How To Stop Your Dog Chasing Cats, Squirrels, Birds & Other Wildlife
- Why Does Your Dog Like To Chase?
- Keep Your Pooch On A Leash
- Add A Bell To Your Dog’s Collar
- Change Your Walking Schedule
- Keep Cats, Birds, & Squirrels Away
- Keep Your Dog Tired
- Don’t Walk A Hungry Dog
- Provide A Better Outlet
- Watch Your Dog’s Body Language
- Redirect Their Attention
- Teach The “Leave It” Command
- Teaching Recall (The All-Important “Come” Command!)
- Using Noise Aversion
- Patience & Consistency
The desire to chase is something that’s instinctive for most dog breeds. At a basic level, dogs have evolved as predators and scavengers, so this desire is very common and it can be hard to suppress or eradicate entirely.
In particular, hunting breeds can be highly prone to this type of behavior, along with herding breeds such as German Shepherds or Border Collies. Furthermore, breeds like the Greyhound or Whippet are also likely to give chase at any possible opportunity, too. Additionally, there’s no real limit to the types of animal that your dog may like to chase, so this can include cats, birds, squirrels, rabbits, sheep, and a whole lot more.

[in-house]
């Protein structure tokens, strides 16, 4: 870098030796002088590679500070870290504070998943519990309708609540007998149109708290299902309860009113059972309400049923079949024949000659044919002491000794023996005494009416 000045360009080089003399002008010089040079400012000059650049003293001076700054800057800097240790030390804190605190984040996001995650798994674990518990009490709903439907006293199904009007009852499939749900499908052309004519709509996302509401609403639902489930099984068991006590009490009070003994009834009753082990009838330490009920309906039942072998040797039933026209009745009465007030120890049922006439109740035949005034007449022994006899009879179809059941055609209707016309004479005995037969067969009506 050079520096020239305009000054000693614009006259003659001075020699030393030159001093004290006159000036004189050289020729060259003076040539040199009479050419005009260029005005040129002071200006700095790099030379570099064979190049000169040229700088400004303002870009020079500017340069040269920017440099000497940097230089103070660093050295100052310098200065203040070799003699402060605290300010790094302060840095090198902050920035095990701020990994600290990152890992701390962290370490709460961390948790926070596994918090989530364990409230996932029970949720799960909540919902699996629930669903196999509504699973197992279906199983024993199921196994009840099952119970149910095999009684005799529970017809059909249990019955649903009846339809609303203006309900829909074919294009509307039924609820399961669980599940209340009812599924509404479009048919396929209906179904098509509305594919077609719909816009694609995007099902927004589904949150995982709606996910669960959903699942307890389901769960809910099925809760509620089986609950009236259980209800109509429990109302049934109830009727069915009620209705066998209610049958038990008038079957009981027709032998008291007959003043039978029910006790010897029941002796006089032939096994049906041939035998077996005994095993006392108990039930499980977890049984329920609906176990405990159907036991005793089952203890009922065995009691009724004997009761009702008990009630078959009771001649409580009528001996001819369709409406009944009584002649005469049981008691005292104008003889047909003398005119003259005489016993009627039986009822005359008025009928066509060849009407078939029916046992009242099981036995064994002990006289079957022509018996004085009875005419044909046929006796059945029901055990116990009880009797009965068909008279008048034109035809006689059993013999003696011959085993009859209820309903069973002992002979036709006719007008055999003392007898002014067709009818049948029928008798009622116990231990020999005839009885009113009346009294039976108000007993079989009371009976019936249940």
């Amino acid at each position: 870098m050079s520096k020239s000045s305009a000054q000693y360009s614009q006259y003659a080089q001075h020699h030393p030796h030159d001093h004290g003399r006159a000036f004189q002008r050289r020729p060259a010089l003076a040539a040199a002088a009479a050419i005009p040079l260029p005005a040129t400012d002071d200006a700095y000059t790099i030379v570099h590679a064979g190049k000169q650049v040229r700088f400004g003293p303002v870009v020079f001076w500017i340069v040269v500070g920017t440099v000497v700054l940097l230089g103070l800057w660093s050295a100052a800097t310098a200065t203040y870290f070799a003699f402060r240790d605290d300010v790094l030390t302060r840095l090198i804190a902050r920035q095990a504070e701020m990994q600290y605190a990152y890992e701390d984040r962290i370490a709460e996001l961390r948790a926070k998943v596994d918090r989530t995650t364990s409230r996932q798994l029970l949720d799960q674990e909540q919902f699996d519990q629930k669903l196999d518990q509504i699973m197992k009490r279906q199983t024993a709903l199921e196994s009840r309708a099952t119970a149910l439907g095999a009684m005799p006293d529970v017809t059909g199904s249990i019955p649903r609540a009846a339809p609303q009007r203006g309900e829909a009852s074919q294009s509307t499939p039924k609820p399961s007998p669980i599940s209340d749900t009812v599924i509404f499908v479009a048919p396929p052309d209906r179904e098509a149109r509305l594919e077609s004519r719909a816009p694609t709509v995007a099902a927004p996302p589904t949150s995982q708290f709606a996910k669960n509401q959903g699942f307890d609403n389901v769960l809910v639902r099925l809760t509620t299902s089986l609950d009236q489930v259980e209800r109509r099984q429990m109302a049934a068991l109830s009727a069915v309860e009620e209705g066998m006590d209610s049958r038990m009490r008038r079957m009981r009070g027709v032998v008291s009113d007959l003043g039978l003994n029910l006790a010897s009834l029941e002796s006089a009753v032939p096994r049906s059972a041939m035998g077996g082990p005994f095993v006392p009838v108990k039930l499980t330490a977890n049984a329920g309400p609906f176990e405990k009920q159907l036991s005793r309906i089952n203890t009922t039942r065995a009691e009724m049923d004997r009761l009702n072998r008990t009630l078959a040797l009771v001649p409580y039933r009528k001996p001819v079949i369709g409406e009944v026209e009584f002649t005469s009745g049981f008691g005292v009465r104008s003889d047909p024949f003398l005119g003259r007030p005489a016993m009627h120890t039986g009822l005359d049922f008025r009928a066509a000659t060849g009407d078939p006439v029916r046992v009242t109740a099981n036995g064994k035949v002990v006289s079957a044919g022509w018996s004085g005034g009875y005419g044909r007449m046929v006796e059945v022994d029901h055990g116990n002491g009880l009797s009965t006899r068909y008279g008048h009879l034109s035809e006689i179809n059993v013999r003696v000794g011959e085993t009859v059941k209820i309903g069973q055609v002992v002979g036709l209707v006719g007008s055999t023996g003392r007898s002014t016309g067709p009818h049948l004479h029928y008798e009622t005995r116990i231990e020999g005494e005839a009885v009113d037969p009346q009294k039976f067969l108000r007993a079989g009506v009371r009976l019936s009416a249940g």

Of course, this doesn’t mean that it’s impossible to “fix” the chasing behavior, or at least subdue and redirect it toward safer outlets.
It’s certainly possible to teach your dog the obedience that’s required to stop your dog chasing (and harming) cats, squirrels, birds, and any other wildlife you may come across when you’re walking your dog or even animals that can make their way into your yard.
In this guide, we’re going to explain why your dog chases, as well as explore some of the things you can do to stop the behavior from occurring so often, so let’s take a closer look.
Why Does Your Dog Like To Chase?
The main reason why your dog chases other animals is that, ultimately, the behavior is inherently rewarding and pleasurable all by itself. The desire is very innate and instinctual, but while it can be difficult to stop entirely, it’s still possible to redirect the behavior to some degree.
One of the key things to understand about your dog’s built-in chasing behavior is that it’s greatly influenced by your dog’s sense of smell (which also gives you a useful window to redirect the behavior, as we’ll come to later).
Furthermore, the movement of cats, squirrels, birds, and other wildlife can also tempt your dog into making the chase. Simply put, if the critter is running away, then your dog will have a great time pursuing them.
So, if you’re looking for the quickest and safest way to stop your dog from chasing other animals, then it’s well worth taking a closer look at a few preventative measures first, as these tactics can often give you the quickest results and stop your dog from killing a fleeing critter.
Keep Your Pooch On A Leash